Ceiling fans are not like air conditioners and they don’t remove the humidity from the air or lower temperatures. But you can save money and energy by using a ceiling fan and turning off your air conditioning when possible, or at least turning the thermostat up a few degrees and let the ceiling fan do the rest. Ceiling fans come in a variety of sizes, finishes, and styles. The three-speed, 52-inch diameter ceiling fan is the most popular. More expensive fans often don’t deliver better performance but have fancier finishes on the motor cover.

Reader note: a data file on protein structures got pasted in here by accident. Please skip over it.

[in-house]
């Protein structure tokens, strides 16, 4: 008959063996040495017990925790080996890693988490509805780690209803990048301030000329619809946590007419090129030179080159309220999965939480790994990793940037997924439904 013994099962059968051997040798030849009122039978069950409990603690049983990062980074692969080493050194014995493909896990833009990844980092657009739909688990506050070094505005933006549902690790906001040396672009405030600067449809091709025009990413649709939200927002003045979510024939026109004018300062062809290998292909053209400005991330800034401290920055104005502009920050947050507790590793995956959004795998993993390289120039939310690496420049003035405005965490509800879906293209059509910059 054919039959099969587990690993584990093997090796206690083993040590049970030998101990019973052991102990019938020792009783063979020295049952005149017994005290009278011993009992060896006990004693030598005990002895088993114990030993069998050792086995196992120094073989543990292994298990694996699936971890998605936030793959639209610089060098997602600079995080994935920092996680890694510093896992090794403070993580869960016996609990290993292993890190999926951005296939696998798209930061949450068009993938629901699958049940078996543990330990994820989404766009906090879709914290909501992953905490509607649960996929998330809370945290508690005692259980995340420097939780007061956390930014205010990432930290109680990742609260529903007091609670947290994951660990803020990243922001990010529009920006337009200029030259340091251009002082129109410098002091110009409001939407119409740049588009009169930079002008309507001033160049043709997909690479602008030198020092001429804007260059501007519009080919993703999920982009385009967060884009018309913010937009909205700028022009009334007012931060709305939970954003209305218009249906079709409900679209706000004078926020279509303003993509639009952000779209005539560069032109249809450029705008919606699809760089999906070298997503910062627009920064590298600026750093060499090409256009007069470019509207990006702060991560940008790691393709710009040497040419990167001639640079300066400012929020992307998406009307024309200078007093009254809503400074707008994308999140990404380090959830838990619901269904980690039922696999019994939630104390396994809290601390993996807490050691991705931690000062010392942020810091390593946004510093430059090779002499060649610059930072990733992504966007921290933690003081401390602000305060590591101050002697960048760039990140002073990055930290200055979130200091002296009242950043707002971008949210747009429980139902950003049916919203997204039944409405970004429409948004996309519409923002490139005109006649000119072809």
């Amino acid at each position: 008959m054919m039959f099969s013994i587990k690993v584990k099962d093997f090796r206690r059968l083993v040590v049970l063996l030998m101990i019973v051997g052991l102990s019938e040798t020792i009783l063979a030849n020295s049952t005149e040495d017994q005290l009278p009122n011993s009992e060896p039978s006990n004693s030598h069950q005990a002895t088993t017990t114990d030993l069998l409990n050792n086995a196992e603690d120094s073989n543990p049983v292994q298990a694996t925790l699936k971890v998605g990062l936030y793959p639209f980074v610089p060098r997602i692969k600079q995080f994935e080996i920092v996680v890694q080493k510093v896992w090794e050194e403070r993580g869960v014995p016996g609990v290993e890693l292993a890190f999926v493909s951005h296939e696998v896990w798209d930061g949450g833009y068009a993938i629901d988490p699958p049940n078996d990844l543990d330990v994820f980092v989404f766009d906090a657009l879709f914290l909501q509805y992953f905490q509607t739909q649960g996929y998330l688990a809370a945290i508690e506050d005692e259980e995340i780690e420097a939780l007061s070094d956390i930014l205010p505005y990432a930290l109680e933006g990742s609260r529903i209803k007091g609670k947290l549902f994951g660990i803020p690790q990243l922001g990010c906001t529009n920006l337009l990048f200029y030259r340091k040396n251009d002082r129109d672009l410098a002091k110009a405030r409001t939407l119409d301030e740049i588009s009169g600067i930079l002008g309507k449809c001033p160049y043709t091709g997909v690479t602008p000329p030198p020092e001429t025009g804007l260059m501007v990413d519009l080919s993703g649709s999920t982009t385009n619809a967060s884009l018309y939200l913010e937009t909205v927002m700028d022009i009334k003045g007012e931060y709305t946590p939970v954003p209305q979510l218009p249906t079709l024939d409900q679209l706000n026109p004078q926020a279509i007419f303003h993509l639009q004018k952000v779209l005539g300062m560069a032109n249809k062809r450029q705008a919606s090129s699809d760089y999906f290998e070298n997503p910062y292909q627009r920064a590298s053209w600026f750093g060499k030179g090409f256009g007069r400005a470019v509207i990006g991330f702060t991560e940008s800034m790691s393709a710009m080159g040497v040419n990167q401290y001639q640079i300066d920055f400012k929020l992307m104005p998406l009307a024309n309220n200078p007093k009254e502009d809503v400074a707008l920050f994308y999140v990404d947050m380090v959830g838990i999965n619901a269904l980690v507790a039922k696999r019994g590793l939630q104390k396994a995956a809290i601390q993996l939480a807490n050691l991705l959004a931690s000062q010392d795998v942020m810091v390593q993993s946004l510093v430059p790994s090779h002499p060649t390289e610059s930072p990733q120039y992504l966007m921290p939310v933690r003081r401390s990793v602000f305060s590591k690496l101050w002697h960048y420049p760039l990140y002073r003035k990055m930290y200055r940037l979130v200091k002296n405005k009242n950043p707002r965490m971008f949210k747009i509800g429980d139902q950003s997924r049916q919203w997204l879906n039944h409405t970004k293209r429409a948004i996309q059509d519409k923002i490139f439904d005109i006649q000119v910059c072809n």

Here are some key points to understand: • Save energy. The recommended temperature is 78° during summertime, but some people like it cooler. Using a ceiling fan costs little to run and can make your room feel 4° F cooler. Besides, fans don’t cool the room, they cool you, so you can just turn them off before leaving the house. • Blade shape is important. You can get the idea of how well a certain ceiling fan moves the air by looking at cubic feet per minute numbers on its box. A higher number usually means better air movement, but a small difference in numbers really doesn’t matter. For example, tests show almost the same results for fans rated at 5,000 and 5,600 cfm. In addition, think twice before buying a fan with blades that have surface texture, such as bumps and ridges; they often make noise (compared to fans with small, smooth blades). • Wobble. Modern fans come with balancing kits – weights that you should attach to the fan blades to make a difference in blade weight and remove the wobble. This is a simple process, but it also requires time and effort.